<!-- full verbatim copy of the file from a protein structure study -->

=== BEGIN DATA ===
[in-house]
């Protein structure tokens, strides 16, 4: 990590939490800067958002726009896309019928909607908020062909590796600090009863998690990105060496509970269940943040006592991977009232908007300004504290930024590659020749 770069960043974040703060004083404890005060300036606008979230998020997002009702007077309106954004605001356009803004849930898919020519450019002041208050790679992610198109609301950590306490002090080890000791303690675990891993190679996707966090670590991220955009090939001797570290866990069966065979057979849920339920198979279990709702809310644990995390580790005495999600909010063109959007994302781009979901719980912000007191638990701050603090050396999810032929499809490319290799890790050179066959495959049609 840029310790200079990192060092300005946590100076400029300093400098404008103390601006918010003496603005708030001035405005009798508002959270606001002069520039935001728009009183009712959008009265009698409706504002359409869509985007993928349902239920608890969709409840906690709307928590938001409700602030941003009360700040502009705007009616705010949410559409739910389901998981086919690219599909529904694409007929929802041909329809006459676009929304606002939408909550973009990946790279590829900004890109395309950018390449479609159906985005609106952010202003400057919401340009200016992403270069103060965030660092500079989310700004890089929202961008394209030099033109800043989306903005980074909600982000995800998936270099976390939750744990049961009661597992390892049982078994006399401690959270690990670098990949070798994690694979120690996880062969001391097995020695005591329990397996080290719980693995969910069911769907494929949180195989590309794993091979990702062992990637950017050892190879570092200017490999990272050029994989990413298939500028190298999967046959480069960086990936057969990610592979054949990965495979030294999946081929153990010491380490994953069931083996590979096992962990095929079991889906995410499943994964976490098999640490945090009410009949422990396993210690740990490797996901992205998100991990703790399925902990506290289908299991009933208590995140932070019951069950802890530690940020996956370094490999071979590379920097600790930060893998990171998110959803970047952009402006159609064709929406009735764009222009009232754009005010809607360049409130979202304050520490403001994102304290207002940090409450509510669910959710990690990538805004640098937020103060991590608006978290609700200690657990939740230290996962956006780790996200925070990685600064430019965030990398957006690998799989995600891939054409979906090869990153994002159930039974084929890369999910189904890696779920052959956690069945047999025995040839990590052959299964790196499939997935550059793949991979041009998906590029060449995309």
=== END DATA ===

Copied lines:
[in-house]
């Protein structure tokens, strides 16, 4: 990590939490800067958002726009896309019928909607908020062909590796600090009863998690990105060496509970269940943040006592991977009232908007300004504290930024590659020749 770069960043974040703060004083404890005060300036606008979230998020997002009702007077309106954004605001356009803004849930898919020519450019002041208050790679992610198109609301950590306490002090080890000791303690675990891993190679996707966090670590991220955009090939001797570290866990069966065979057979849920339920198979279990709702809310644990995390580790005495999600909010063109959007994302781009979901719980912000007191638990701050603090050396999810032929499809490319290799890790050179066959495959049609 840029310790200079990192060092300005946590100076400029300093400098404008103390601006918010003496603005708030001035405005009798508002959270606001002069520039935001728009009183009712959008009265009698409706504002359409869509985007993928349902239920608890969709409840906690709307928590938001409700602030941003009360700040502009705007009616705010949410559409739910389901998981086919690219599909529904694409007929929802041909329809006459676009929304606002939408909550973009990946790279590829900004890109395309950018390449479609159906985005609106952010202003400057919401340009200016992403270069103060965030660092500079989310700004890089929202961008394209030099033109800043989306903005980074909600982000995800998936270099976390939750744990049961009661597992390892049982078994006399401690959270690990670098990949070798994690694979120690996880062969001391097995020695005591329990397996080290719980693995969910069911769907494929949180195989590309794993091979990702062992990637950017050892190879570092200017490999990272050029994989990413298939500028190298999967046959480069960086990936057969990610592979054949990965495979030294999946081929153990010491380490994953069931083996590979096992962990095929079991889906995410499943994964976490098999640490945090009410009949422990396993210690740990490797996901992205998100991990703790399925902990506290289908299991009933208590995140932070019951069950802890530690940020996956370094490999071979590379920097600790930060893998990171998110959803970047952009402006159609064709929406009735764009222009009232754009005010809607360049409130979202304050520490403001994102304290207002940090409450509510669910959710990690990538805004640098937020103060991590608006978290609700200690657990939740230290996962956006780790996200925070990685600064430019965030990398957006690998799989995600891939054409979906090869990153994002159930039974084929890369999910189904890696779920052959956690069945047999025995040839990590052959299964790196499939997935550059793949991979041009998906590029060449995309």